How learning and development can help to future-proof your organisation

Dr Nanette Miner believes that many companies risk going out of business within the next fifteen years because they have failed to train people to be leaders.

She works with organisations to help them plan for the long-term, investing in their people to build business acumen and thinking skills, so once they reach leadership positions, they are in a position to guide the organisation successfully.

In this podcast, I chat with Nanette about her thinking, the learning pathways she recommends and what sits behind her big scary claims.

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Nanette Miner is a leadership development and workplace learning strategy consultant. She is the founder of, and Managing Consultant for, The Training Doctor … read more about Nanette here.

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Competences are not rubbish! They can be the key to turn learning into superior performance

Garry is back, this time to talk about his approach to using competences in learning and development.

I would guess that competences are not used that much in your organisation, and if they are, they are only dragged out for performance reviews and little else.  Even then, if my experience is anything to go by, they probably don’t really drive workplace behaviour or performance improvement, and maybe they feel more like a tick-box exercise that HR make you do.

It needn’t be thus.

Competences can be really useful! Well written ones, with good descriptors of effective and ineffective behaviours, can be a great guide for superior performance and an invaluable tool in learning needs analyses and learning design.

 Garry Platt


Garry Platt is an experienced training consultant with more than 30 years experience in the business. He has worked with a number of international organisations helping them to enhance their approach to training and development … read more about Garry here.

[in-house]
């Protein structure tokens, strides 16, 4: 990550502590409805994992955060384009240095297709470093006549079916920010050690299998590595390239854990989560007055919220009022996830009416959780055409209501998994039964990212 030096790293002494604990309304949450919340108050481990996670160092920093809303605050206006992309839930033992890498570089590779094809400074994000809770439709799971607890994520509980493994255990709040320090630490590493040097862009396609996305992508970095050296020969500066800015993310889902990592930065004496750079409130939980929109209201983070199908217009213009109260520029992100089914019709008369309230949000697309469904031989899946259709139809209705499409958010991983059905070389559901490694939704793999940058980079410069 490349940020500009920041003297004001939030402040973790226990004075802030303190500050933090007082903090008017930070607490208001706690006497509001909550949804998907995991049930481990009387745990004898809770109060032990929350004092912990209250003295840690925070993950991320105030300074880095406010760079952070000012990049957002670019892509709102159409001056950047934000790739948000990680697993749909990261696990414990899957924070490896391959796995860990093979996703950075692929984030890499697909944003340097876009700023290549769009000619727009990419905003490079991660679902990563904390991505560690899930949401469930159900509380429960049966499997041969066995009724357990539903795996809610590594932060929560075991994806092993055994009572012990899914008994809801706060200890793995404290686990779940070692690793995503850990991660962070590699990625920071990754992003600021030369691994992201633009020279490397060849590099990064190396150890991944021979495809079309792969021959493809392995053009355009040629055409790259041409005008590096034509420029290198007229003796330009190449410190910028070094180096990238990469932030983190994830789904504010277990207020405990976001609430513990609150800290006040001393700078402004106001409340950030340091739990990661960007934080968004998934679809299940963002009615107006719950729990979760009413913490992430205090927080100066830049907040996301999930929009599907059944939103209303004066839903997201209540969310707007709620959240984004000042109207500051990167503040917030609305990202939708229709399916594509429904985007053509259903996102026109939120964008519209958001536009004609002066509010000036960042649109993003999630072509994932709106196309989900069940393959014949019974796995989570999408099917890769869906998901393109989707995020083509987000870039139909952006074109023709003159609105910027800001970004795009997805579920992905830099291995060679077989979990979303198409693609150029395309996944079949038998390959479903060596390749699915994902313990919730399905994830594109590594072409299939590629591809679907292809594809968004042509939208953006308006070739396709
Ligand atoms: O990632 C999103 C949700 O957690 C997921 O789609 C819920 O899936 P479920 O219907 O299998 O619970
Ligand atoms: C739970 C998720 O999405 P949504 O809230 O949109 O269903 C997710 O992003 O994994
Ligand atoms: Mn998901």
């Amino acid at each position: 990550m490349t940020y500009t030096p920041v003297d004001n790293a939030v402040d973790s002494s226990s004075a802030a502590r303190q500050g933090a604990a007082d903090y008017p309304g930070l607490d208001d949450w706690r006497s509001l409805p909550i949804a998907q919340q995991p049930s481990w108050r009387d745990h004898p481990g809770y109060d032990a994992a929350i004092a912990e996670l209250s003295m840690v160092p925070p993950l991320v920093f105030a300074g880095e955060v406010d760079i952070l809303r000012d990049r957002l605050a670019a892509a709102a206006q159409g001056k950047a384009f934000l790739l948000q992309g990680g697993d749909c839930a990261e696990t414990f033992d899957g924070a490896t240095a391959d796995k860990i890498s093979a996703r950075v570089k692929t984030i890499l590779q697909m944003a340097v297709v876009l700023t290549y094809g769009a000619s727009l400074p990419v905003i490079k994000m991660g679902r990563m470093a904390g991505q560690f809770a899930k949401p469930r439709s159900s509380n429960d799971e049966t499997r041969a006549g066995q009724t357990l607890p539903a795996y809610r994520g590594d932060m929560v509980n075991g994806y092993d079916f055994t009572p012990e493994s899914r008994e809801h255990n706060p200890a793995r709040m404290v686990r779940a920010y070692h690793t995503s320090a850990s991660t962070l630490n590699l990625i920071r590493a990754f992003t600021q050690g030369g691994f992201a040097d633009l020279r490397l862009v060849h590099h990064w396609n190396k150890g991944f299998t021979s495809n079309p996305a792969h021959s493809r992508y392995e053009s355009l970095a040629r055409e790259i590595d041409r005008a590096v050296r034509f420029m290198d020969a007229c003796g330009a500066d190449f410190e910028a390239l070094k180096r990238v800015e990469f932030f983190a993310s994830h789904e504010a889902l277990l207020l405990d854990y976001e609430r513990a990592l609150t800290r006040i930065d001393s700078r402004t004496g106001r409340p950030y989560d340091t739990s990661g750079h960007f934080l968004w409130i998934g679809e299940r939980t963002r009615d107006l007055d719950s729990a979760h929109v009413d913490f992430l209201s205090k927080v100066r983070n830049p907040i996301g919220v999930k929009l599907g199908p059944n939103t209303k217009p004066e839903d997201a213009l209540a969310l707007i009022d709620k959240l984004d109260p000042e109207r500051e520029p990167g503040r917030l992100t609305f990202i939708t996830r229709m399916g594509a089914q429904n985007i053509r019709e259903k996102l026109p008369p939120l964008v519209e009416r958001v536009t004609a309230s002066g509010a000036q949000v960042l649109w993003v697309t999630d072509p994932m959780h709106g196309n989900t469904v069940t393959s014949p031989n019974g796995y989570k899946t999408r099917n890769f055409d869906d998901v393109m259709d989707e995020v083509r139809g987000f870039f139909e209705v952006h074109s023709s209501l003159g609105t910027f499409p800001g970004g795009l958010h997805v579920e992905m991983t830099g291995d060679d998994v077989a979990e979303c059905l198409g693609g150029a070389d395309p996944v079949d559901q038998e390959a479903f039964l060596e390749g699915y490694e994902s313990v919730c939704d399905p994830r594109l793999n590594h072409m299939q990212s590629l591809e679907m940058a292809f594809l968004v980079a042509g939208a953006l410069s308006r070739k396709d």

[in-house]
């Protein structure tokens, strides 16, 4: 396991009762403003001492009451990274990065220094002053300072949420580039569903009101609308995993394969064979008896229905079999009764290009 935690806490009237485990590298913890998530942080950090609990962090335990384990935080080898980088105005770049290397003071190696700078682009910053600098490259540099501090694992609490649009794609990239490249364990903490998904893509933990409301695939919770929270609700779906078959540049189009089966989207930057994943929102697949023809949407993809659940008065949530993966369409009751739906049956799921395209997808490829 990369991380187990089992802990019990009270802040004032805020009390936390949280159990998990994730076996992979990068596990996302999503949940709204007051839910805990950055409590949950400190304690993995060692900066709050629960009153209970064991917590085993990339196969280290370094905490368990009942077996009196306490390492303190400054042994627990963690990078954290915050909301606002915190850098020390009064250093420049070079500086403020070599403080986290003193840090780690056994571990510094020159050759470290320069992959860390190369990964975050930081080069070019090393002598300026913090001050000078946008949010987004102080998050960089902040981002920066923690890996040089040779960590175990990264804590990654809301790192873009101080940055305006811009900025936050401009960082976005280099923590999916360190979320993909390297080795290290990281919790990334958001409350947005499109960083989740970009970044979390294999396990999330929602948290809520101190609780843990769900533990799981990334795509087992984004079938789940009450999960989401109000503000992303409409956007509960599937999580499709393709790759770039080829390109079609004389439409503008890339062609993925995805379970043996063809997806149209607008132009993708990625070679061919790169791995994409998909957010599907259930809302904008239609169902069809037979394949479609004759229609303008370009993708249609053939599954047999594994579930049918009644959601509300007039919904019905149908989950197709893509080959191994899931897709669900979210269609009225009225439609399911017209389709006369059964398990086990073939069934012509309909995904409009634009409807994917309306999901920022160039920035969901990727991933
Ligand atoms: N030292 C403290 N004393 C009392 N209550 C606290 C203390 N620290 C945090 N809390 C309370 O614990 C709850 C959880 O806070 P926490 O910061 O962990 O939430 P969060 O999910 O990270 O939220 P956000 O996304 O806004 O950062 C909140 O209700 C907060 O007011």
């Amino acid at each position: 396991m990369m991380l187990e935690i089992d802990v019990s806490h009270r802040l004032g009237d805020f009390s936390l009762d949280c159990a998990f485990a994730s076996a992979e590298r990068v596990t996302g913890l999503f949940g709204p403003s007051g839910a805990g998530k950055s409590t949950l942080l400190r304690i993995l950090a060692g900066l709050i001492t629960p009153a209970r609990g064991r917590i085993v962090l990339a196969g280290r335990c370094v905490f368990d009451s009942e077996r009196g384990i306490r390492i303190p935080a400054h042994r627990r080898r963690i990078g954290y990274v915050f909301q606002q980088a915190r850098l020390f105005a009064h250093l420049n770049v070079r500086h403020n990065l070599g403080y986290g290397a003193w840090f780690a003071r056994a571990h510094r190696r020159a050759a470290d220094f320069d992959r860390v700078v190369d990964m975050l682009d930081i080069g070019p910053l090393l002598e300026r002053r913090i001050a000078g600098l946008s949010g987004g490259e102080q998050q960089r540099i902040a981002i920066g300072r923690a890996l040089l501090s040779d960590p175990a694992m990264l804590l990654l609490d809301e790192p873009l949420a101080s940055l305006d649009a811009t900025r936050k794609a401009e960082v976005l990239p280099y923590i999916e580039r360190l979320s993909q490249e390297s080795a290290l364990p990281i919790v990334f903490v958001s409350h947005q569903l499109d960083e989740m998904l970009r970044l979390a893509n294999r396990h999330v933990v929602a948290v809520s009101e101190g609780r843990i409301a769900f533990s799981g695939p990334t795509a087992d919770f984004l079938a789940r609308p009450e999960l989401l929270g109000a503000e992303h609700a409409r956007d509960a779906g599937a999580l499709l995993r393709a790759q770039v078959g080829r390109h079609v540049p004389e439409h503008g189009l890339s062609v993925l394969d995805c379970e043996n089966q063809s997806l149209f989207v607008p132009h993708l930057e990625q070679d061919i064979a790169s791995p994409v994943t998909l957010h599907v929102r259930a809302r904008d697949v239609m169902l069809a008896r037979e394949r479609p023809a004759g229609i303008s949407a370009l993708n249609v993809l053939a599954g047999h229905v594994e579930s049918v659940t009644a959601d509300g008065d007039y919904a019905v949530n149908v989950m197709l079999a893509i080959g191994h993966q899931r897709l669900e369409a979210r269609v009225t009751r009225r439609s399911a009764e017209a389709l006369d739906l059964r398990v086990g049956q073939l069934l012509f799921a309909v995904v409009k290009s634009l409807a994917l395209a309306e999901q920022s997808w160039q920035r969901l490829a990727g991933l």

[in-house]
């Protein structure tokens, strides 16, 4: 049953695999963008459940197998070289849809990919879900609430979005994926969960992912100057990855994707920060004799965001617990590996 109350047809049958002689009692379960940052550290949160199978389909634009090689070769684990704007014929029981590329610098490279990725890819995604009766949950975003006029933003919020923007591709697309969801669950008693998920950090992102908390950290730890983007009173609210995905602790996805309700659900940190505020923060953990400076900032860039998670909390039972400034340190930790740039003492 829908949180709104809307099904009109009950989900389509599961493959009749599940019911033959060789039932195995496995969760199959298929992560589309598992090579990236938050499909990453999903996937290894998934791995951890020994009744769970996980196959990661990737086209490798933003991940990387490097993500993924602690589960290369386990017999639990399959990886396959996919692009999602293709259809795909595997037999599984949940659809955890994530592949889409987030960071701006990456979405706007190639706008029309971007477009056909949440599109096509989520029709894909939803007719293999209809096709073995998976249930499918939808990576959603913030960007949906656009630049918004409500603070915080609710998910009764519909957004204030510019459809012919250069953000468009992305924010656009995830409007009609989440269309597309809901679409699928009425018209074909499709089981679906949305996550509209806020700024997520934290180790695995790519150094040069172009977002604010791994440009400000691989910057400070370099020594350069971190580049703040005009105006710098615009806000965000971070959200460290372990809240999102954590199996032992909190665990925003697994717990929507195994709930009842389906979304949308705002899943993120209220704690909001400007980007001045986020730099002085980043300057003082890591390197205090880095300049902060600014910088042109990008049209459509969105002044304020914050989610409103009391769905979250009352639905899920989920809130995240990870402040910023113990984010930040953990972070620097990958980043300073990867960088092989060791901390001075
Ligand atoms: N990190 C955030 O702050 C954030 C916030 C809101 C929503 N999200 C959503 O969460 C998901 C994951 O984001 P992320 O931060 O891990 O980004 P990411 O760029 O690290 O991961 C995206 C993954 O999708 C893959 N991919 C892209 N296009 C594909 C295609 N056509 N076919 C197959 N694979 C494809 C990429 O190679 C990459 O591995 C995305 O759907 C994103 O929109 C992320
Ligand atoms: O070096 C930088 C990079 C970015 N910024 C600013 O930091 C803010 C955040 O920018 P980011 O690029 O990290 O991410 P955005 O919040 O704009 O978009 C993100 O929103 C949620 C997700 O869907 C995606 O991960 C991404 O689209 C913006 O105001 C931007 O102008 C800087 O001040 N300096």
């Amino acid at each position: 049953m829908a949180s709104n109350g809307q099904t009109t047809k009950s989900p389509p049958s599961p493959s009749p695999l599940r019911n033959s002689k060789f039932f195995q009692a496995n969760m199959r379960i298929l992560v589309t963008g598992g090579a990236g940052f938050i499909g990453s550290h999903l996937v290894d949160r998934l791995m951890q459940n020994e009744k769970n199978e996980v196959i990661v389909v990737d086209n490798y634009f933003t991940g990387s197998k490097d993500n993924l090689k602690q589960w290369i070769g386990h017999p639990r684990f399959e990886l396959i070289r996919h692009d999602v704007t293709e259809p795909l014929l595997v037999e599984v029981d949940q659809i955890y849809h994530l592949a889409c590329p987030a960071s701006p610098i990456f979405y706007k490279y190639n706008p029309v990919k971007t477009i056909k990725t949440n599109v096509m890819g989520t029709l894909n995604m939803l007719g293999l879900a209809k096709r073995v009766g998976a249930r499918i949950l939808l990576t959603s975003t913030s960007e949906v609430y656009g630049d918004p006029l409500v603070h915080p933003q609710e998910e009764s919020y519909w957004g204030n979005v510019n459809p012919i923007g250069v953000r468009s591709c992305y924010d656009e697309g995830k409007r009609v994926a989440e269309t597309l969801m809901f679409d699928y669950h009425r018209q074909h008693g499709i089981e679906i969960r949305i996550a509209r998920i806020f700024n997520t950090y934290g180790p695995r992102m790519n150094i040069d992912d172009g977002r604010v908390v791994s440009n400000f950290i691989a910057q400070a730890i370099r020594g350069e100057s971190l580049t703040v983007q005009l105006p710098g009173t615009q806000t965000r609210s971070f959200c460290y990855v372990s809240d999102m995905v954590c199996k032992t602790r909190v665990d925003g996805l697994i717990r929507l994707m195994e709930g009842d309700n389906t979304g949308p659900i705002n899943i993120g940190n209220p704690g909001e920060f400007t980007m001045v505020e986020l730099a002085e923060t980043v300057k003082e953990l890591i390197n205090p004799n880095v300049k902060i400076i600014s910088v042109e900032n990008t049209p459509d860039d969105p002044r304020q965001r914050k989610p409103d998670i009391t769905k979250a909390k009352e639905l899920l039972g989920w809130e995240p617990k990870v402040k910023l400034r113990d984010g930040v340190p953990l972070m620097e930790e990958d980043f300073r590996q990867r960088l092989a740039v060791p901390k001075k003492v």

The Essentials Mix: The Collusion of Mediocrity and how it helped me become a better facilitator

Way back in 2015, in only the second episode of this Trainer Tools podcast, I talked to Paul Levy about his “Collusion of Mediocrity” concept and how it challenges us as facilitators.

It’s one of those podcasts that really impacted me and made me a better facilitator, and so I am re-releasing it here with a bit of additional up-to-date commentary, because I think it grows in value with repetition.

Over the next couple of months the TT podcasts will be a bit more random as I take a break for the summer.

I also wrote about this on TrainingZone website: How you measure training success might be stopping you from succeeding.

 Paul Levy


Paul Levy is the founder of CATS3000, a change and innovation company that helps people and organisations to realise potential and thrive. He’s worked with individuals and organisations all over the world for the last twenty years to challenge mediocrity, and to open space for change and transformation … read more about Paul here.

How to champion best practice Learning and Development when the culture is content with chalk and talk

Quite a while ago, I received a mail from a listener asking the following questions: